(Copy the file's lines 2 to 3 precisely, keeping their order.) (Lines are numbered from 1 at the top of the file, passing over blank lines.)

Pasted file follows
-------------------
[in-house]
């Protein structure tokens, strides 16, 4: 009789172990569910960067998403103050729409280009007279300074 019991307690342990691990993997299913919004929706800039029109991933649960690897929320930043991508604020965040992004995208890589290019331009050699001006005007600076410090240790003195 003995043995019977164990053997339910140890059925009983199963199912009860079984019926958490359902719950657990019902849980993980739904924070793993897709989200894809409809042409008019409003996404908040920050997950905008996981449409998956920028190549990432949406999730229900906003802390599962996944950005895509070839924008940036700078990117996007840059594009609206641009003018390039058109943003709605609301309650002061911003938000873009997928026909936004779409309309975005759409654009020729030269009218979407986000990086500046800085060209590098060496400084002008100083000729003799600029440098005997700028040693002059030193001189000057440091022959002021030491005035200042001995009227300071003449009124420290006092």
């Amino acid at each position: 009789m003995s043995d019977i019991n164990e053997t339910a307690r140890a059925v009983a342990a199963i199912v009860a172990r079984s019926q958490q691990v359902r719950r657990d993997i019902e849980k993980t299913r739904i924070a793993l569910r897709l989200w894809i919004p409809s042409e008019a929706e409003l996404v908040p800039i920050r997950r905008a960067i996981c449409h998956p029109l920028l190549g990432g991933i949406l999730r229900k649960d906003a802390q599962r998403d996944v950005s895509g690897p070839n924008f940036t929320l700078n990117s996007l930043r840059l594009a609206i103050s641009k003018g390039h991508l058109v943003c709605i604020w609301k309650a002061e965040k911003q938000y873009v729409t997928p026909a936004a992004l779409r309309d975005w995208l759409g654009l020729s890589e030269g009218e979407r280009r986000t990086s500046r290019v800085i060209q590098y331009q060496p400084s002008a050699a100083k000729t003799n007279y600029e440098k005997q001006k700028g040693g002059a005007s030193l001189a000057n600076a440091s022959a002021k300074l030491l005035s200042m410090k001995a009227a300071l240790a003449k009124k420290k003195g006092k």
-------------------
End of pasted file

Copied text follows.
């Protein structure tokens, strides 16, 4: 009789172990569910960067998403103050729409280009007279300074 019991307690342990691990993997299913919004929706800039029109991933649960690897929320930043991508604020965040992004995208890589290019331009050699001006005007600076410090240790003195 003995043995019977164990053997339910140890059925009983199963199912009860079984019926958490359902719950657990019902849980993980739904924070793993897709989200894809409809042409008019409003996404908040920050997950905008996981449409998956920028190549990432949406999730229900906003802390599962996944950005895509070839924008940036700078990117996007840059594009609206641009003018390039058109943003709605609301309650002061911003938000873009997928026909936004779409309309975005759409654009020729030269009218979407986000990086500046800085060209590098060496400084002008100083000729003799600029440098005997700028040693002059030193001189000057440091022959002021030491005035200042001995009227300071003449009124420290006092």
């Amino acid at each position: 009789m003995s043995d019977i019991n164990e053997t339910a307690r140890a059925v009983a342990a199963i199912v009860a172990r079984s019926q958490q691990v359902r719950r657990d993997i019902e849980k993980t299913r739904i924070a793993l569910r897709l989200w894809i919004p409809s042409e008019a929706e409003l996404v908040p800039i920050r997950r905008a960067i996981c449409h998956p029109l920028l190549g990432g991933i949406l999730r229900k649960d906003a802390q599962r998403d996944v950005s895509g690897p070839n924008f940036t929320l700078n990117s996007l930043r840059l594009a609206i103050s641009k003018g390039h991508l058109v943003c709605i604020w609301k309650a002061e965040k911003q938000y873009v729409t997928p026909a936004a992004l779409r309309d975005w995208l759409g654009l020729s890589e030269g009218e979407r280009r986000t990086s500046r290019v800085i060209q590098y331009q060496p400084s002008a050699a100083k000729t003799n007279y600029e440098k005997q001006k700028g040693g002059a005007s030193l001189a000057n600076a440091s022959a002021k300074l030491l005035s200042m410090k001995a009227a300071l240790a003449k009124k420290k003195g006092k």